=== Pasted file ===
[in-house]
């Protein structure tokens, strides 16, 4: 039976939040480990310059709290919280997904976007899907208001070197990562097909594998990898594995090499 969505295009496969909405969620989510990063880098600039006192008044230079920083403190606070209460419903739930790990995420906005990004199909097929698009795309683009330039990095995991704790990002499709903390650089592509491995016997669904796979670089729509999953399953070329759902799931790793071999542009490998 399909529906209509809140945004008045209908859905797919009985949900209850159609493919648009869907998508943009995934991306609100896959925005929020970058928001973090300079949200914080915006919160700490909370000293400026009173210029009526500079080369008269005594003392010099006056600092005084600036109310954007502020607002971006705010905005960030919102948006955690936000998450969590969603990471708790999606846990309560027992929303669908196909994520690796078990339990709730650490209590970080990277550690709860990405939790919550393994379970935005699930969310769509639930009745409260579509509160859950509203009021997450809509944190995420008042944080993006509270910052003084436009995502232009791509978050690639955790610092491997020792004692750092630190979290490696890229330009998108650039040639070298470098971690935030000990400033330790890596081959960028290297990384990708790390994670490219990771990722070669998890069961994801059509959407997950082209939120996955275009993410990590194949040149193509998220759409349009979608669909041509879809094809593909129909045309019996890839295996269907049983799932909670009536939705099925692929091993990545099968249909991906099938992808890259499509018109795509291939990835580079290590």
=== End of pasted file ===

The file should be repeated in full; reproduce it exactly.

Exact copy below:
[in-house]
């Protein structure tokens, strides 16, 4: 039976939040480990310059709290919280997904976007899907208001070197990562097909594998990898594995090499 969505295009496969909405969620989510990063880098600039006192008044230079920083403190606070209460419903739930790990995420906005990004199909097929698009795309683009330039990095995991704790990002499709903390650089592509491995016997669904796979670089729509999953399953070329759902799931790793071999542009490998 399909529906209509809140945004008045209908859905797919009985949900209850159609493919648009869907998508943009995934991306609100896959925005929020970058928001973090300079949200914080915006919160700490909370000293400026009173210029009526500079080369008269005594003392010099006056600092005084600036109310954007502020607002971006705010905005960030919102948006955690936000998450969590969603990471708790999606846990309560027992929303669908196909994520690796078990339990709730650490209590970080990277550690709860990405939790919550393994379970935005699930969310769509639930009745409260579509509160859950509203009021997450809509944190995420008042944080993006509270910052003084436009995502232009791509978050690639955790610092491997020792004692750092630190979290490696890229330009998108650039040639070298470098971690935030000990400033330790890596081959960028290297990384990708790390994670490219990771990722070669998890069961994801059509959407997950082209939120996955275009993410990590194949040149193509998220759409349009979608669909041509879809094809593909129909045309019996890839295996269907049983799932909670009536939705099925692929091993990545099968249909991906099938992808890259499509018109795509291939990835580079290590």